That could work! On the other hand, it may set up a situation where a person who is only guilty of being raised in the wrong place may never get a decent job. Wonder what can be done to prevent that as much as possible?

Comment by osiris on Rationality Quotes June 2013 · 2013-06-06T22:13:52.815Z · score: 1 (1 votes) · LW · GW

Hopefully, the positive values are greater in number than the negative ones, if one is not certain which ones are which--and I see quite a few positive values in recent superhero movies.

Comment by osiris on Rationality Quotes June 2013 · 2013-06-06T13:35:05.436Z · score: 11 (11 votes) · LW · GW

“Those who will not reason, are bigots, those who cannot, are fools, and those who dare not, are slaves.” --Lord Byron.

All too often those who are least rational in their best moments are the greatest supporters of using one's head, if only to avoid too early a demise. I wonder how many years Lord Byron gained from rational thought, and which of the risks he took did he take because he was good at betting...

Comment by osiris on Rationality Quotes June 2013 · 2013-06-06T13:24:19.271Z · score: 8 (10 votes) · LW · GW

“Reality provides us with facts so romantic that imagination itself could add nothing to them.” --Jules Verne.

The fellow had a brilliant grasp of how to make scientific discovery interesting, and I think people could learn a thing or two from reading his stuff, still.

Comment by osiris on Rationality Quotes June 2013 · 2013-06-06T13:06:24.869Z · score: 3 (3 votes) · LW · GW

It is not healthy to believe that every curtain hides an Evil Genius (I speak here as a person who lived in the USSR). Given the high failure rate of EVERY human work, I'd say that most secrets in the movie industry have to do with saving bad writing and poor execution with clever marketing and setting up other conflicts people could watch besides the pretty explosions. It's not about selling Imperialism and Decadance to a country that's been accused of both practically since its formation(sorry if you're American and noticed these accusations exist only now in the 21st century), or trying to force people into some new world order-style government where a dictator takes care of every need. Though, I must admit that I wonder about Michael Bay's agenda sometimes...

Tony Stark isn't JUST a rich guy with a WMD. He messes up. He fails his friends and loved ones. He is in some way the lowest point in each of our lives, given some nobility. In spite of all those troubles, the fellow stands up and goes on with his life, gets better and tries to improve the world. David Wong seems to have missed the POINT of a couple of movies (how about the message of empowerment-through-determination in Captain America? The fellow must still earn his power as a "runt"), and even worse tries to raise conspiracy theory thinking up as rationality.

So, maybe, the knee-jerk reaction is wise, because overanalizing something made to entertain tends to be somewhat similar to seeing shapes in the clouds. Sometimes, Iron Man is just Iron Man.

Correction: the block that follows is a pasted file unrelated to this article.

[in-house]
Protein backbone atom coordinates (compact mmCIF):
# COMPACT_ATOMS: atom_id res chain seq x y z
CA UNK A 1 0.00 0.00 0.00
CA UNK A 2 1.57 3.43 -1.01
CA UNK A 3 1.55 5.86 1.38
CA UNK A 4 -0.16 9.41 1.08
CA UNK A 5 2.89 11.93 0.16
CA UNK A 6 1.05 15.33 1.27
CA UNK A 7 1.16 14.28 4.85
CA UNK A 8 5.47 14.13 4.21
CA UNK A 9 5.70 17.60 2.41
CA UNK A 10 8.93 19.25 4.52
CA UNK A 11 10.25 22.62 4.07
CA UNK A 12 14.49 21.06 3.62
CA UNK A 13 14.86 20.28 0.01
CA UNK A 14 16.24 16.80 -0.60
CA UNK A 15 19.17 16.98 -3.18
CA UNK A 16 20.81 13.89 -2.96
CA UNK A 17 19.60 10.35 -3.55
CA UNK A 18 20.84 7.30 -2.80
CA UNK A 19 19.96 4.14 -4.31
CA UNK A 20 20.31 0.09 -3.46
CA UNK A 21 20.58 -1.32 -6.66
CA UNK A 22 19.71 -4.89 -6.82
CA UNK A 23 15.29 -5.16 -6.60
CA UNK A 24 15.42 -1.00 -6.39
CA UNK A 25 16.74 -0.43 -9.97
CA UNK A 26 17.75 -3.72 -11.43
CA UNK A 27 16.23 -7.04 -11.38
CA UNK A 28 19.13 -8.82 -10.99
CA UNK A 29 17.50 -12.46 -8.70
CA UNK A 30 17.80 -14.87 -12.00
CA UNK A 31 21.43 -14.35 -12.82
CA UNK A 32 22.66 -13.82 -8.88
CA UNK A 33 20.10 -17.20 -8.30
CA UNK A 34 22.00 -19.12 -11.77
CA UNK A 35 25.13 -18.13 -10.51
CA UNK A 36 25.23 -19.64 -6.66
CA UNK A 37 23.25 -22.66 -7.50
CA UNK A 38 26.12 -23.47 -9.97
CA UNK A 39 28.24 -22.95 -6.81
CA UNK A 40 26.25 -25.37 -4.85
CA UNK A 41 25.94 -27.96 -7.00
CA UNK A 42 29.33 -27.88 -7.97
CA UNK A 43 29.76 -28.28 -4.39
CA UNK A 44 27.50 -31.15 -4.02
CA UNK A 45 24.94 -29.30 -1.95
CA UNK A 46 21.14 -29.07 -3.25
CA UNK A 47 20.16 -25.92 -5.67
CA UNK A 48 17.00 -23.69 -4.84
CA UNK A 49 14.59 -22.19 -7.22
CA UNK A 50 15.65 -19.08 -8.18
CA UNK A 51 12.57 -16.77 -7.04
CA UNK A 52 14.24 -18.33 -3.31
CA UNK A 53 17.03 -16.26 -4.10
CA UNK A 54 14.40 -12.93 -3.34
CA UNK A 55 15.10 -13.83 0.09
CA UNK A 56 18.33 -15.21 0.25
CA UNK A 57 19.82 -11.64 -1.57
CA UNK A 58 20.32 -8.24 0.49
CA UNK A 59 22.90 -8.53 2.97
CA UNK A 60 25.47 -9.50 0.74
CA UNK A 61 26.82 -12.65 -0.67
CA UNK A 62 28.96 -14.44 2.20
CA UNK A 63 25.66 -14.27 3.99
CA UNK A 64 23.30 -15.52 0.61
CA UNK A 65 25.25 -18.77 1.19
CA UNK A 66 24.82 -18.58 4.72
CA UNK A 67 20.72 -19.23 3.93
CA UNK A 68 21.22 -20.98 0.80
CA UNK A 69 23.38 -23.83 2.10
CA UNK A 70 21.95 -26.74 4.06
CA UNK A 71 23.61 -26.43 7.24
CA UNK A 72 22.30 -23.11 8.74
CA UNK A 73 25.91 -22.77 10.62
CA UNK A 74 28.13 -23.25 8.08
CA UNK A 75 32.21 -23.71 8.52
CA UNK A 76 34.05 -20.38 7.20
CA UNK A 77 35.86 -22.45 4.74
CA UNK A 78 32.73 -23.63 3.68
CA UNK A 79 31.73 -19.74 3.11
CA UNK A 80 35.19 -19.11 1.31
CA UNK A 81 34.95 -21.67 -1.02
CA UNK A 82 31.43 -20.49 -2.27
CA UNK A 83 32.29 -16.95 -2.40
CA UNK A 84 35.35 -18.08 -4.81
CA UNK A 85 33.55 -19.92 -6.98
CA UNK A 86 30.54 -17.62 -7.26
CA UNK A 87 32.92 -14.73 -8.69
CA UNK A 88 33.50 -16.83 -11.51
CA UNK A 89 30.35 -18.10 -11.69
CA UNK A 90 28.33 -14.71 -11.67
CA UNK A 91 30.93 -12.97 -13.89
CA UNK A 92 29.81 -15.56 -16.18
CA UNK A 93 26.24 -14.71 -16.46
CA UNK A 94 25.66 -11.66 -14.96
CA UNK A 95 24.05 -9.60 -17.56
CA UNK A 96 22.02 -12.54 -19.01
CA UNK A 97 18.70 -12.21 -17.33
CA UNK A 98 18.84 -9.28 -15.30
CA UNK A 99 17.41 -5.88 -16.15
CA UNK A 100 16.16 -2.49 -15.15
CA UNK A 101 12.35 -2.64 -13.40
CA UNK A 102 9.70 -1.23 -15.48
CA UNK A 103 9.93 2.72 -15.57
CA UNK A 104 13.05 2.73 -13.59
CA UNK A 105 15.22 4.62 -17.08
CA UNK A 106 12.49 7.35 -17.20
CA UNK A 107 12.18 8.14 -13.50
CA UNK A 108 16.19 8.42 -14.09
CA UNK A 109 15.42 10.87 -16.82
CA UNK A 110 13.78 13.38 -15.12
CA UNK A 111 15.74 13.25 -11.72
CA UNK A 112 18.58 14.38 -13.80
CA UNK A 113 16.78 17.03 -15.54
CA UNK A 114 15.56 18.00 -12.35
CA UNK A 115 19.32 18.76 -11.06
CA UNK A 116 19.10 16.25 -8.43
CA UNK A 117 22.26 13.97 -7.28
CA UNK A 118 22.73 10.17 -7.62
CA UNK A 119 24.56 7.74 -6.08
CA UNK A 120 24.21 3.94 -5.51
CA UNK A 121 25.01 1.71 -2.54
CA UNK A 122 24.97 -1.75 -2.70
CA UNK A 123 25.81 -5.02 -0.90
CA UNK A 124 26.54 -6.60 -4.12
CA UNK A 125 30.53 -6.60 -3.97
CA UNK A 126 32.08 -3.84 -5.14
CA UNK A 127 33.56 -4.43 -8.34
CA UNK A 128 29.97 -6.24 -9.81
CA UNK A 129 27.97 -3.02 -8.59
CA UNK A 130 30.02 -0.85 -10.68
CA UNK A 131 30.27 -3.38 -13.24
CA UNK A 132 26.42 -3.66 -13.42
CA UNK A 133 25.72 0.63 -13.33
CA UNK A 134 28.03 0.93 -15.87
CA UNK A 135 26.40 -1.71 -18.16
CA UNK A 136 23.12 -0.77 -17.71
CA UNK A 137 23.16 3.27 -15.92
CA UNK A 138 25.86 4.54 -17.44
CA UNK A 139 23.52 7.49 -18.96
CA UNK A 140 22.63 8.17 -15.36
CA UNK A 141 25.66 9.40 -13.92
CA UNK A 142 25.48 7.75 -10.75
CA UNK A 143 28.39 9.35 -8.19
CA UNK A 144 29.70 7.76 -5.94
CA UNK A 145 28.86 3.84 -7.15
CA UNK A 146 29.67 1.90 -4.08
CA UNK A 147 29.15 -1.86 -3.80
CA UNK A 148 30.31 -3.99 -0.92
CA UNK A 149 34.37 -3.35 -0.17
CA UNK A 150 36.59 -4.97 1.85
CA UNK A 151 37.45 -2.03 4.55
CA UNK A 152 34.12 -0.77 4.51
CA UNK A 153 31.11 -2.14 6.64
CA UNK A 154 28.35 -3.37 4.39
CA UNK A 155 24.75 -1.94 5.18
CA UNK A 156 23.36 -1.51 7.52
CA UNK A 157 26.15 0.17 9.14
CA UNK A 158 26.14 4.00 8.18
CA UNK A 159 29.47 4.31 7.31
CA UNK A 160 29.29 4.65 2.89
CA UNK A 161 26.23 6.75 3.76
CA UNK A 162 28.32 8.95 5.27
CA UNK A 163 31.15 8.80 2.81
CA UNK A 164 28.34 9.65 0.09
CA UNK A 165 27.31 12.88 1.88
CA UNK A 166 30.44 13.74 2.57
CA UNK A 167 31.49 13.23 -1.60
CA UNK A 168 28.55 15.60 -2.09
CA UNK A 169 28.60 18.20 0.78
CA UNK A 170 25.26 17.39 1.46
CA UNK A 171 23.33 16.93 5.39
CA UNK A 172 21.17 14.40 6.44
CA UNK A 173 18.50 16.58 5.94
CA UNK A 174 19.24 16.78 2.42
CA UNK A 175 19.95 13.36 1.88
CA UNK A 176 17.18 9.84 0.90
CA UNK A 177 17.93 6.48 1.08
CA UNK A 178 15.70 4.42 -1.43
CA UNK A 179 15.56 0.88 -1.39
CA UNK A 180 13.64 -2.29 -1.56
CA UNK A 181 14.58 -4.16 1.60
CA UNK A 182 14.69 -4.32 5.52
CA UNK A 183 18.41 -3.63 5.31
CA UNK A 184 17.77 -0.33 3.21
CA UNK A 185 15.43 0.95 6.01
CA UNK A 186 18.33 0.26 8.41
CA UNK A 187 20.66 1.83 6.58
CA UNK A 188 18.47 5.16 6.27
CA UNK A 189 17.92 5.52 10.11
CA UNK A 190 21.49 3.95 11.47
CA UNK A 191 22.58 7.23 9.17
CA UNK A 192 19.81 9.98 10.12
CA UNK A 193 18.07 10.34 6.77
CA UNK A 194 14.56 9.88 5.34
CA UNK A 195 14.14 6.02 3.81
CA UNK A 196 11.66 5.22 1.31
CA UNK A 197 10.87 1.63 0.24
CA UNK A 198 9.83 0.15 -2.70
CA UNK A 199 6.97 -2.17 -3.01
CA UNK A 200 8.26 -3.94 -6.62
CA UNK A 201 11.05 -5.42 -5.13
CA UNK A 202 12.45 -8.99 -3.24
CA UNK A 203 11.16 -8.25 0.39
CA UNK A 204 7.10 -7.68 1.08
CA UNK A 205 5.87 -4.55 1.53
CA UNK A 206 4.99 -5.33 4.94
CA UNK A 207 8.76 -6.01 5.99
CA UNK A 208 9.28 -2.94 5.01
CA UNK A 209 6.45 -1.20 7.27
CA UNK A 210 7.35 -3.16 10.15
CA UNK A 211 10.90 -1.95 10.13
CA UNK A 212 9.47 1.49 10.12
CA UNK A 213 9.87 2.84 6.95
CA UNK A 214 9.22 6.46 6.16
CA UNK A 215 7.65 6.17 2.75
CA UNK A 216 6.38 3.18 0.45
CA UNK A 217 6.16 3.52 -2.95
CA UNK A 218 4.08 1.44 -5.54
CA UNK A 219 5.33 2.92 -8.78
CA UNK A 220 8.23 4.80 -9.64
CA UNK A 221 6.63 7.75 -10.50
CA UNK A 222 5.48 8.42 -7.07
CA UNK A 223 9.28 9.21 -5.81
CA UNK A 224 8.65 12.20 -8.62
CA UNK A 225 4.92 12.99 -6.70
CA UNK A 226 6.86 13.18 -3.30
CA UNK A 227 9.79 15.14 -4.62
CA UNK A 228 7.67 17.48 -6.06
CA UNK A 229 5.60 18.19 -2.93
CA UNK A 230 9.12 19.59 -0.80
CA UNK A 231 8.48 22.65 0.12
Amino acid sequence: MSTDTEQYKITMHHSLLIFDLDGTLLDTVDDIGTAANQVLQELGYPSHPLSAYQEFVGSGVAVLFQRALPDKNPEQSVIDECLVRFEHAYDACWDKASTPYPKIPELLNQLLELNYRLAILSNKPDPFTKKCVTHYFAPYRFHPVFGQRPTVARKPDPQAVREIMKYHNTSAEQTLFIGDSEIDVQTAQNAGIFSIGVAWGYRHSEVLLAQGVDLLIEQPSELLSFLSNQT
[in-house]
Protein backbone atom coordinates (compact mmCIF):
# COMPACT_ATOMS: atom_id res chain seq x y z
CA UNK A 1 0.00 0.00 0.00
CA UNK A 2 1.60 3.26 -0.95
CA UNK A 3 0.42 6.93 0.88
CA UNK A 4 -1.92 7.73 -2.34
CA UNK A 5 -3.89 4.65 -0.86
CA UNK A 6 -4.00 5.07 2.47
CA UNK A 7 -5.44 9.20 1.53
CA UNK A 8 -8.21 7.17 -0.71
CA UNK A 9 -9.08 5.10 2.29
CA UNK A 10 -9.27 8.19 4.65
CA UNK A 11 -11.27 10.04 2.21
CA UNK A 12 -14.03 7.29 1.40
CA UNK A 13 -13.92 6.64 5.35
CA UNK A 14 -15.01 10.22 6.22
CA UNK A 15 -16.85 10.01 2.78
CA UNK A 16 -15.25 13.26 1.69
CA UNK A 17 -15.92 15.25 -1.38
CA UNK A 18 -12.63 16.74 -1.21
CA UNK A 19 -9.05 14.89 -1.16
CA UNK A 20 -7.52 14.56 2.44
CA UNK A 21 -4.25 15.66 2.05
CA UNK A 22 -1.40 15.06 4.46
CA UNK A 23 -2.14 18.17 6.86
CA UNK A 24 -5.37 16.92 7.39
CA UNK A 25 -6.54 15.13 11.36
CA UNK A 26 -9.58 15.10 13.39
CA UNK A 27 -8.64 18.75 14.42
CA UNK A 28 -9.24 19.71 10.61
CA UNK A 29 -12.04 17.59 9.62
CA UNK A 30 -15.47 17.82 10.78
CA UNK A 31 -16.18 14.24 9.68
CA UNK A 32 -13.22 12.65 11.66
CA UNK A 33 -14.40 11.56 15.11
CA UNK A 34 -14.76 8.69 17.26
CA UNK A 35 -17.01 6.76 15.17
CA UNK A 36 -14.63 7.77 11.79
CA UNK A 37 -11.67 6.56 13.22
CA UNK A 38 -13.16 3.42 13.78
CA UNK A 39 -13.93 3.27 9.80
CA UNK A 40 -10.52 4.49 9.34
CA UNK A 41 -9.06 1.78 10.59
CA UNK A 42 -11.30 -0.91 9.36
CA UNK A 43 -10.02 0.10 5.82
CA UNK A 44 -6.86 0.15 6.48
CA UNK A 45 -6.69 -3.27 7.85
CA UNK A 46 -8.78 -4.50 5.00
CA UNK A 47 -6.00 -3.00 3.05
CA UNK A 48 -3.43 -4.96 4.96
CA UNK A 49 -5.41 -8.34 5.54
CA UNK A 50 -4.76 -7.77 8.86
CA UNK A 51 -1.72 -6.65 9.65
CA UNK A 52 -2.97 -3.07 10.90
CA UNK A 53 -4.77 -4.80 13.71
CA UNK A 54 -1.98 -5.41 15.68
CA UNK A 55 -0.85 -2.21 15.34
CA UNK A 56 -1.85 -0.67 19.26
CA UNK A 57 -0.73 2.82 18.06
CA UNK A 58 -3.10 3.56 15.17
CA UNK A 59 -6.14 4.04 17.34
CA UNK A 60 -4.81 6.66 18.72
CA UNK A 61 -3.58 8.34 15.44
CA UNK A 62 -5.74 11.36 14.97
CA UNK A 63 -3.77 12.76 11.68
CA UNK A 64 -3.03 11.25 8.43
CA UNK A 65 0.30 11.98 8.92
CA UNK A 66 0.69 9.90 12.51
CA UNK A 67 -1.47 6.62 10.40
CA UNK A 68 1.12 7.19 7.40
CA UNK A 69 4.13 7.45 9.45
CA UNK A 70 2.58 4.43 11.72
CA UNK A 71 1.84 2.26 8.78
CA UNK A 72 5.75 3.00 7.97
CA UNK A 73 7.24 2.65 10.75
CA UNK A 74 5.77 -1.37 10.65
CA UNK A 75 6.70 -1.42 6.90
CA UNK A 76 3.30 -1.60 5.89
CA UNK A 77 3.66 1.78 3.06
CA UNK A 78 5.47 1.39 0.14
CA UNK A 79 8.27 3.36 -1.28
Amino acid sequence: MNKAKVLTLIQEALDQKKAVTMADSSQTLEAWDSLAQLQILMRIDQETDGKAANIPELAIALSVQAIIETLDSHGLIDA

Comment by osiris on Many Weak Arguments vs. One Relatively Strong Argument · 2013-06-05T14:13:16.137Z · score: 3 (3 votes) · LW · GW

Very well said! I would say it's a better example than the one listed in the above post...

Comment by osiris on Rationality Quotes June 2013 · 2013-06-02T13:12:42.334Z · score: 13 (17 votes) · LW · GW

This is yet another reason why a God that answers prayers is far, far crueler than an indifferent Azathoth. Imagine the weight of guilt that must settle on a person if they prayed for the wrong thing and God answered!

On another note, that girl must not be very picky, if God has to destroy a whole city to keep her a virgin...(please don't blast me for this!)

Comment by osiris on Who thinks quantum computing will be necessary for AI? · 2013-05-31T15:58:11.834Z · score: 0 (0 votes) · LW · GW

I am reminded of Asimov's "positronic brain" and how he came up with it. Perhaps the new goal of research in artificial intelligence should be coming up with new magical terms and explaining as little as possible. It could earn enough money and public interest to create an artificial person...

The forms of intelligence I am familiar with (really only one kind, from a materials points of view) are not enough to discuss what is truly necessary for successful AI.

Comment by osiris on Being Foreign and Being Sane · 2013-05-28T10:39:35.254Z · score: 4 (4 votes) · LW · GW

As a person who had to adjust to life in the United States after moving over from Russia... There are three English phrases that a foreigner must know to learn English quickly, so long as they are willing to LOOK stupid (an important art in a world so obsessed with being serious).

  1. "Where's the Bathroom?" Apart from its obvious uses, it is is essential to one's survival to know where one may hide to plot one's next move. Given the creative responses I sometimes received, I suspect it is also useful for learning profanity.
  2. "I don't understand." It is the most useful phrase in the English language. People will generally make an effort to communicate on a number of levels after this is used. Excellent for new words and concepts.
  3. "Please help." Not all technology will have clear instructions printed on it. Getting lost is also unpleasant when you cannot read the signs. So, asking for help early and often helps one avoid all kinds of trouble (such as accidentally setting a classroom on fire because you don't know how a Bunsen burner works). Many learning opportunities are missed when one figures something out with no input from a person used to the tech...